At Victoria Falls the family were booked onto a sunset cruise to see the hippos. Unfortunately, they arrived to find that they were over booked and instead were offered to go on a little speed boat. One of the hippos had strayed away from the herd and the boat accidentally went over it – naturally, it went crazy. Luckily, they were in a fast boat.
Once, when they were on safari, an elephant came right up to the vehicle. Lynn describes the tension and the fear of everyone around her. But she remained calm throughout. She explains, “Sometimes when you’re behind the lens it’s not real, you don’t feel the tension and danger as much. It was only afterwards when I put the camera down and the silence turned into nervous chatter and my husband was looking extremely anxious that I realised the danger we could have been in.”
London in lockdown
During the first lockdown in March / April 2020 Lynn had a quick layover in London. She had a serendipitous opportunity and took it to walkaround London for a few hours.
With her camera in hand, there was nobody around, only some police patrolling the streets. The city felt ‘totally weird and abnormal’. People wonder if she had edited her images of London during the first lockdown, but she explains this away. “In the whole time I wandered along the Embankment to St Paul’s I only saw half a dozen people. I didn’t need to edit people out of the images as they weren’t there in the first place.”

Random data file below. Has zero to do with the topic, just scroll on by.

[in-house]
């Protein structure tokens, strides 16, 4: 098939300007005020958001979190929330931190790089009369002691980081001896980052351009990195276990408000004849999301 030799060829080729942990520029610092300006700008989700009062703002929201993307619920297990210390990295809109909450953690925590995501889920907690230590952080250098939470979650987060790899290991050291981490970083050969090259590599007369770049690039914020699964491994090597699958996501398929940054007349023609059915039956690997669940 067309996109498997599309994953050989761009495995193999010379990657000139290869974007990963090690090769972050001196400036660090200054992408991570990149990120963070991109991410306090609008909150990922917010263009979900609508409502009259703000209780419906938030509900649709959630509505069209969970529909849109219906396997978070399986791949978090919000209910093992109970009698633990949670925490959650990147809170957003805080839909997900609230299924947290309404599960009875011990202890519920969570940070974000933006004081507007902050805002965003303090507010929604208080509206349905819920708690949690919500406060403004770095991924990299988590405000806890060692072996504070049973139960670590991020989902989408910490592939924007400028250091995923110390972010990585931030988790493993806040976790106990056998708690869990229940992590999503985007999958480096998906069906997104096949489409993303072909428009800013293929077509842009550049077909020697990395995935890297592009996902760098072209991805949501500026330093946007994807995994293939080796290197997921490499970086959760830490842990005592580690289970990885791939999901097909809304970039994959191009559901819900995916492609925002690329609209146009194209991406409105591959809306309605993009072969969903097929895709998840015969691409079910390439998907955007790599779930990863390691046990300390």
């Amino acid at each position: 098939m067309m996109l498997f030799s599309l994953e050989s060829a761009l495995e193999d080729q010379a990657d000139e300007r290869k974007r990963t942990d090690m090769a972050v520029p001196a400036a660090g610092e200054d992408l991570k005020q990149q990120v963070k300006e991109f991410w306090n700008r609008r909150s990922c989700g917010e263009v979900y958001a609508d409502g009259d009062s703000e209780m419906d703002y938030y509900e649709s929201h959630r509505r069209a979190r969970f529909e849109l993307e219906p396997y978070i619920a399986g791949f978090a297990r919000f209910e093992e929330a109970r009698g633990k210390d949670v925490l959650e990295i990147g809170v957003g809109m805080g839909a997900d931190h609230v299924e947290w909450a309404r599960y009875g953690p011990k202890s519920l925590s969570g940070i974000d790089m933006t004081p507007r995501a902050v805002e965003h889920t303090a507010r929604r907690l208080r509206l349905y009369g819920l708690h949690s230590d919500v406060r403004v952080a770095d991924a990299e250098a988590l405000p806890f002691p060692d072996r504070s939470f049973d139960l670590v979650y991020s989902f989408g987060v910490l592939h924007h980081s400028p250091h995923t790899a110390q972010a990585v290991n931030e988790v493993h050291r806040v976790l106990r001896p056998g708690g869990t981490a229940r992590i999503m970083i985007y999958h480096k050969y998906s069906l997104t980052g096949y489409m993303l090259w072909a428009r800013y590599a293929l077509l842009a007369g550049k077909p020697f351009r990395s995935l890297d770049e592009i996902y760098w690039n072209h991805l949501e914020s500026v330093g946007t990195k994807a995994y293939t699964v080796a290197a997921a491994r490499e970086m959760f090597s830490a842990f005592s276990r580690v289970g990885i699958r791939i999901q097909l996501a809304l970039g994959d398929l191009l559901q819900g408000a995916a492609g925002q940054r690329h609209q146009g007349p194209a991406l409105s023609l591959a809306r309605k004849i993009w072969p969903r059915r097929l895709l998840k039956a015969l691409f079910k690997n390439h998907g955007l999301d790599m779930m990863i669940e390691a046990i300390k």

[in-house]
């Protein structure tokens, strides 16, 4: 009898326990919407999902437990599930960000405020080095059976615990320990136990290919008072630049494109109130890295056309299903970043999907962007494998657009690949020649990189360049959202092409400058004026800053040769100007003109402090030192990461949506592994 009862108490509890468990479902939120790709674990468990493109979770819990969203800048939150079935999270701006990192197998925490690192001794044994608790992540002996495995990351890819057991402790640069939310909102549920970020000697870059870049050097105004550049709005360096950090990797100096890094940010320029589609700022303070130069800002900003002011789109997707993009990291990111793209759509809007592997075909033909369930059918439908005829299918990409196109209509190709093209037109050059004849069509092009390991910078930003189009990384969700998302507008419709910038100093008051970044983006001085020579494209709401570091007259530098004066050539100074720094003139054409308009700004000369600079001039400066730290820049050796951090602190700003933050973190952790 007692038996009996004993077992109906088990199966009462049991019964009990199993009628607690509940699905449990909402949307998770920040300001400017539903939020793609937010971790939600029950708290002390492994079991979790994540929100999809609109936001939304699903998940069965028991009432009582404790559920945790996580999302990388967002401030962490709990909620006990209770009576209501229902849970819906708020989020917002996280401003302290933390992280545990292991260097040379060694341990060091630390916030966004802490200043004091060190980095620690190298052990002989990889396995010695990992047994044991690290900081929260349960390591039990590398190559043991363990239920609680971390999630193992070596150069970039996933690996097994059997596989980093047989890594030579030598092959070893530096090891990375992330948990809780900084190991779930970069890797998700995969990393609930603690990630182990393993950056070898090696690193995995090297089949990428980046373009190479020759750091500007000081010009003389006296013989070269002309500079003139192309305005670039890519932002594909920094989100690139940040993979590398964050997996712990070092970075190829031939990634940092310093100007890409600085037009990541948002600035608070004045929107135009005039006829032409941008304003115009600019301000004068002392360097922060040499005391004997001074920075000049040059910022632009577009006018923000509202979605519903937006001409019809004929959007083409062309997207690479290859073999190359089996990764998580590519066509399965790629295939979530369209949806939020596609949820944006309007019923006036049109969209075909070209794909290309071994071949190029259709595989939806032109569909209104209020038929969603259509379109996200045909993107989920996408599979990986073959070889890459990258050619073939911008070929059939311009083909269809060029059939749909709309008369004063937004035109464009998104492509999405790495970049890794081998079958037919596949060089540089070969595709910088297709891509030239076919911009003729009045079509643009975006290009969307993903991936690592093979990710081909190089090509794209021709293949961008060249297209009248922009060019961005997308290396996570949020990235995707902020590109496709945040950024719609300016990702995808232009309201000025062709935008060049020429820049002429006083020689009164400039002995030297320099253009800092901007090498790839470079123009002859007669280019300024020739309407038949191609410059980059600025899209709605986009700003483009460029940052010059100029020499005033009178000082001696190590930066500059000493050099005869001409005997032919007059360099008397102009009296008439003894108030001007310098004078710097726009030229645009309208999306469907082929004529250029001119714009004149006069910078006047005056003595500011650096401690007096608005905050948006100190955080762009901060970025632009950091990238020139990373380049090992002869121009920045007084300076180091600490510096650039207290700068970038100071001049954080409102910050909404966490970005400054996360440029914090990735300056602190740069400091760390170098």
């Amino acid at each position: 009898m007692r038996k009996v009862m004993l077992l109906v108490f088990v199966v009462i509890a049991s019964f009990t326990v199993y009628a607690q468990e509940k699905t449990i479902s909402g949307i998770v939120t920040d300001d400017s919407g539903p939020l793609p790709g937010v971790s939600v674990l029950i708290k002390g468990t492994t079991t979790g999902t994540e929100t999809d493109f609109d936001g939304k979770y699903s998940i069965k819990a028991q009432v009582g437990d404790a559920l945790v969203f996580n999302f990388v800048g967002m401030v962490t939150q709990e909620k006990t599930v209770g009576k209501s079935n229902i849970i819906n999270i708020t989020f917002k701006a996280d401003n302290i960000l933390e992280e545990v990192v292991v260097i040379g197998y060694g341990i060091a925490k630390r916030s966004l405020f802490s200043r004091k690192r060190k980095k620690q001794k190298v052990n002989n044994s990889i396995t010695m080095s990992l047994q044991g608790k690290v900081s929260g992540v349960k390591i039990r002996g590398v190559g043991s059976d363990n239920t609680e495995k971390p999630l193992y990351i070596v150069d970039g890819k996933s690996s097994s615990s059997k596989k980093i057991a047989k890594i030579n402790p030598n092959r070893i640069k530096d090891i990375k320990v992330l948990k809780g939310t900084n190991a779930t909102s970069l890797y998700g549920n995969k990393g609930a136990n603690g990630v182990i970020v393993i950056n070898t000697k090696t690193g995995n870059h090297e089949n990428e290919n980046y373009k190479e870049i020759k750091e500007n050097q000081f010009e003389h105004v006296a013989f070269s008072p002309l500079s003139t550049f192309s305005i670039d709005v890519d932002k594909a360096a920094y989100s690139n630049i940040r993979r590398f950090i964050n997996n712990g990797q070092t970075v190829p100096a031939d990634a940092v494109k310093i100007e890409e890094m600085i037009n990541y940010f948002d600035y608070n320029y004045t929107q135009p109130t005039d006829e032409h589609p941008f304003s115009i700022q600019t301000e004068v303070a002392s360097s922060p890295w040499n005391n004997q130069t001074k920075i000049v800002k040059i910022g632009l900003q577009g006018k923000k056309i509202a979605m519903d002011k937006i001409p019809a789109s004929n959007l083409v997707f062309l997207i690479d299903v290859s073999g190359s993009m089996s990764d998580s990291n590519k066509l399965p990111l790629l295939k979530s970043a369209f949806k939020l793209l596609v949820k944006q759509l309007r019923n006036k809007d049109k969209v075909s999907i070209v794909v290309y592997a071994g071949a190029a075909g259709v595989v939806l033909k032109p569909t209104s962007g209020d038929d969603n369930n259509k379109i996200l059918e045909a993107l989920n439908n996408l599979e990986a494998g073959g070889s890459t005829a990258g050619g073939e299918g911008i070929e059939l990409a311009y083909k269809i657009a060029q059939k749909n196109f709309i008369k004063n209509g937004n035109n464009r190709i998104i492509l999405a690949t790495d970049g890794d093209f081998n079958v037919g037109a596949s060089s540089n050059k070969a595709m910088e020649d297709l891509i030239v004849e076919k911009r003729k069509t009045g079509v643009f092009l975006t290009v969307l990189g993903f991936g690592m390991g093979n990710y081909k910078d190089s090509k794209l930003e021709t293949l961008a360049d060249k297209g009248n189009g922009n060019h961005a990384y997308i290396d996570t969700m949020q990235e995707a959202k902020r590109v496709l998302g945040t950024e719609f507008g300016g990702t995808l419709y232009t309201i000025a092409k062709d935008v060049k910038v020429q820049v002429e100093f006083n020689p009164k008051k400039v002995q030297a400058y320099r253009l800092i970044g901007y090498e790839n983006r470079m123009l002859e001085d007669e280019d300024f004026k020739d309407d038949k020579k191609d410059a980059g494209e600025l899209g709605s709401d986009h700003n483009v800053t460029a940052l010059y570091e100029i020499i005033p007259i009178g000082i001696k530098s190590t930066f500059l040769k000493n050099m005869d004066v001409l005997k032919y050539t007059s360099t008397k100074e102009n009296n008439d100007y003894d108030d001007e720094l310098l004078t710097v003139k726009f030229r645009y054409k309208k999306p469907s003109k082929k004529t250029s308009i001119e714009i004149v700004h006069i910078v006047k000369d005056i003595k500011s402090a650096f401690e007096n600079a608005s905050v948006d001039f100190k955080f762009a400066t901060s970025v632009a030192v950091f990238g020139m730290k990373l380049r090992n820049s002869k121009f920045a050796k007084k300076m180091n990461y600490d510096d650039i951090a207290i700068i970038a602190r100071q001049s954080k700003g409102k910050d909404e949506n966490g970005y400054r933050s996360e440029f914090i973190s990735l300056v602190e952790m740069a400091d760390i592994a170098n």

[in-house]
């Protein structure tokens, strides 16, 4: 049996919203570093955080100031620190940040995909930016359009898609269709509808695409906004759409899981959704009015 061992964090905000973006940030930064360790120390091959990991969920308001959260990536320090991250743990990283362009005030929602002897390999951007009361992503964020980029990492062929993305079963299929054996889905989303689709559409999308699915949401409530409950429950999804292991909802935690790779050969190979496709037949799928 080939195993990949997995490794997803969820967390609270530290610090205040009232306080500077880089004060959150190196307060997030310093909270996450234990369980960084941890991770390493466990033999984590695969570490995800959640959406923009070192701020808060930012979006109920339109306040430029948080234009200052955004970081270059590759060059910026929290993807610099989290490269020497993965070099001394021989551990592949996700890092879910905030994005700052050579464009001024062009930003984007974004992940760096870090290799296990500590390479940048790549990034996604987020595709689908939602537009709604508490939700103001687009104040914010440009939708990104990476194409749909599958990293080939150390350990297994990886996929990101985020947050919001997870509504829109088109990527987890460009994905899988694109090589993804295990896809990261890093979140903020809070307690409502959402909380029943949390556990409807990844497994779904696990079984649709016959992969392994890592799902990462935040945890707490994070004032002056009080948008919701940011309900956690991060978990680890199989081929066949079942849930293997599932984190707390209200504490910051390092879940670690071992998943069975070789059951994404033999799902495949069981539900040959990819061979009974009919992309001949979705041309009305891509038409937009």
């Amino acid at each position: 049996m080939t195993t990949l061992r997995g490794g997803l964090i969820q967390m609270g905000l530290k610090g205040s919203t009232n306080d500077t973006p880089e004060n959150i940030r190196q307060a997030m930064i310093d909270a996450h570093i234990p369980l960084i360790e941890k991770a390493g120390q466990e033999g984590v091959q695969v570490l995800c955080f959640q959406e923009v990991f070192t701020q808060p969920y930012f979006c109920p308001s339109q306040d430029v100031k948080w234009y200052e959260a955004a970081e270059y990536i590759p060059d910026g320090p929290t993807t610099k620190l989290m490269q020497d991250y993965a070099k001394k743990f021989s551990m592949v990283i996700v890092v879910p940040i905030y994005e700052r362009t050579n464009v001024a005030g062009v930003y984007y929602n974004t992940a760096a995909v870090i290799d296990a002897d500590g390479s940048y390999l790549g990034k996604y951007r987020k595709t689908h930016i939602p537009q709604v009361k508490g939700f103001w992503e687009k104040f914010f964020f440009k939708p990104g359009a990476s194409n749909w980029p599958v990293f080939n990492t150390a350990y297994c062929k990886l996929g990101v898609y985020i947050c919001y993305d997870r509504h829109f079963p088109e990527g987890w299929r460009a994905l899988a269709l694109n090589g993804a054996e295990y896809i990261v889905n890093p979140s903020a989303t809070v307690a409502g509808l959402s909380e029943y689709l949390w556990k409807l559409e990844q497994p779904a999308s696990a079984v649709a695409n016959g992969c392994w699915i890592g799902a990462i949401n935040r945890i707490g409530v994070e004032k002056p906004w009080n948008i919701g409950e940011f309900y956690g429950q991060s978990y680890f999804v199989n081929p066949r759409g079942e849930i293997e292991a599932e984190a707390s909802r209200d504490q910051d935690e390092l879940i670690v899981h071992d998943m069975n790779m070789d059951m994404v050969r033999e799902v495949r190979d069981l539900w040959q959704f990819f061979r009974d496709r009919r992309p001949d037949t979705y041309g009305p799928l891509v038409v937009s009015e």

Not knowing the rules but making the most of her short walk Lynn says, “For streets that are usually completely mobbed, it was such an experience.”
She saw a fox in the middle of the street – you’d not normally see that in central London. Lynn also went home to her native Newcastle. Some of the streets that she took shots of have since been dug up and detours put in place – some streets will never look the same again.
Due to travel restrictions in place globally, Lynn currently focuses on the wildlife at Al Qudra. She never thought she would be so attentive on birds, however she is beginning to learn the way they behave and to predict their movements for capturing the best shots to create a sense of atmosphere.
Lynn is happy that lockdown has given the animals ‘the time to get back to nature and do what they normally do’. She explains, “On safaris natural tracks are suddenly blocked by all the tourists in their vehicles. It can feel so sad, but at the moment nobody is there so they are taking back their environment.”
The story behind the images
Lynn’s images feel dark and moody and she admits this is intentional. She wants to evolve away from the generalisation of wildlife photography and change the perspective. She edits her animal images to introduce heavy dark backgrounds and enhances the focus to one element.
This image is of his mouth and mane only. The missing part of the photo shows that his eye is ripped apart, but here Lynn has cropped that and focused on the part underneath.
This rhino is such a magnificent beast but you wouldn’t necessarily consider putting a picture of a rhino on your wall. Lynn believes, “The way I have been more creative with it you would absolutely put this on your wall!”
Focusing on a half face draws you into the specimen rather than if you just had a full picture. Cropping faces instantly generates a sense of intrigue, making you use your imagination to consider what is missing from the image.
Lynn Emery is exhibiting her ‘Rhino’ and ‘Cheetah’ photographs at the RAK Fine Arts exhibition throughout February 2021.
VIEW LYNN EMERY’S COLLECTIONSFull collection Flamingo collection Limited Edition collection